BANGKOK               -              Underfed and chained up for endless hours, campaigners warn many elephants working in Thailand’s tourism sector may starve, be sold to zoos or shifted into the illegal logging trade as the coronavirus decimates visitor numbers.

Before the virus, life for the kingdom’s estimated 2,000 elephants working in tourism was already stressful, with abusive methods often used to ‘break them’ into giving rides and performing tricks at money-spinning animal shows.

With global travel paralysed the animals are unable to pay their way, including the 300 kilograms (660 pounds) of food a day a captive elephant needs to survive.

Elephant camps and conservationists warn hunger and the threat of renewed exploitation lie ahead, without an urgent bailout.

“My boss is doing what he can but we have no money,” Kosin, a mahout -- or elephant handler -- says of the Chiang Mai camp where his elephant Ekkasit is living on a restricted diet.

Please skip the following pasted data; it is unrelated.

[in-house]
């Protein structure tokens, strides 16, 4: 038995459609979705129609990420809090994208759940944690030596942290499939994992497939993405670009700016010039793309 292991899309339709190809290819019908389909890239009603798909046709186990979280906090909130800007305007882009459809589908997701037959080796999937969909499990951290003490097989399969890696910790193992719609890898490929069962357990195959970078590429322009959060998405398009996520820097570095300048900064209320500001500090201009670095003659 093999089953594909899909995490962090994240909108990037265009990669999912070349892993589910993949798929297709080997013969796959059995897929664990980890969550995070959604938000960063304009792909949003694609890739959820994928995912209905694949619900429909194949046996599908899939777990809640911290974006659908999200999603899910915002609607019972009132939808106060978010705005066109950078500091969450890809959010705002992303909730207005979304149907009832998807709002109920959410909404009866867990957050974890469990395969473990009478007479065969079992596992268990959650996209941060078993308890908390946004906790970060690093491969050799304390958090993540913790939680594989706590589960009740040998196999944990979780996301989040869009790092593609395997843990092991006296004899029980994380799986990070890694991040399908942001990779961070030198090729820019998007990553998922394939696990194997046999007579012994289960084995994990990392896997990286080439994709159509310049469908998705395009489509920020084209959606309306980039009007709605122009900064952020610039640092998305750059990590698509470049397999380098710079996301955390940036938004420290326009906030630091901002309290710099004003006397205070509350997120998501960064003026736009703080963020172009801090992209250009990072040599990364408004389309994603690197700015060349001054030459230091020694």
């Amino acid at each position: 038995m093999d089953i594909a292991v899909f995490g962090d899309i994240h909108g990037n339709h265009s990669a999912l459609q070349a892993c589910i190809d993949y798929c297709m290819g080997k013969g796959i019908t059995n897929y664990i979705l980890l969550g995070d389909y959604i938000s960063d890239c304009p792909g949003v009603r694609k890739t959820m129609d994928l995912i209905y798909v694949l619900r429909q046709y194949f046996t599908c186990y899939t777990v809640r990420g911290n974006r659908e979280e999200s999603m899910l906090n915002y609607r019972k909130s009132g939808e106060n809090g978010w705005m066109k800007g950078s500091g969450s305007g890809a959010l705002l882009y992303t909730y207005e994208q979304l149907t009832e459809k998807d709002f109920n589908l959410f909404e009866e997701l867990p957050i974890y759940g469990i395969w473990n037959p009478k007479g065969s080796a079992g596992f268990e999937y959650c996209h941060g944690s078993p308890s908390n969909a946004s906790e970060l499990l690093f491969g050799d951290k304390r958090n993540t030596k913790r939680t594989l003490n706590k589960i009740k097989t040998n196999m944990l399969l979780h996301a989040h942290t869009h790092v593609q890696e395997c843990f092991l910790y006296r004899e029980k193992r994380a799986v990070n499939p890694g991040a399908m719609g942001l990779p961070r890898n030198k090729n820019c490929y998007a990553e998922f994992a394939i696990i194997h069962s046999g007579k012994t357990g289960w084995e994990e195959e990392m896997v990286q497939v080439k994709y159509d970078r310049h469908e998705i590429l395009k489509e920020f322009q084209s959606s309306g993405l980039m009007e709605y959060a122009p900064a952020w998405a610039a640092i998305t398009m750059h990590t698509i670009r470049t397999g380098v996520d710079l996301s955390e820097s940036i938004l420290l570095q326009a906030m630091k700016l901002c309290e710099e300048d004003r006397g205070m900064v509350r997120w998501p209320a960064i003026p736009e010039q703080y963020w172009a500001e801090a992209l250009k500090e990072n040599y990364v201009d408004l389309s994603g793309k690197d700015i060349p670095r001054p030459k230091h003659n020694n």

Chiang Mai is Thailand’s northern tourist hub, an area of rolling hills dotted by elephant camps and sanctuaries ranging from the exploitative to the humane.

Footage sent to AFP from another camp in the area shows lines of elephants tethered by a foot to wooden poles, some visibly distressed, rocking their heads back and forth.

Around 2,000 elephants are currently “unemployed” as the virus eviscerates Thailand’s tourist industry, says Theerapat Trungprakan, president of the Thai Elephant Alliance Association.

The lack of cash is limiting the fibrous food available to the elephants “which will have a physical effect”, he added.

Wages for the mahouts who look after them have dropped by 70 percent.

Theerapat fears the creatures could soon be used in illegal logging activities along the Thai-Myanmar border -- in breach of a 30-year-old law banning the use of elephants to transport wood. 

Others “could be forced (to beg) on the streets,” he said.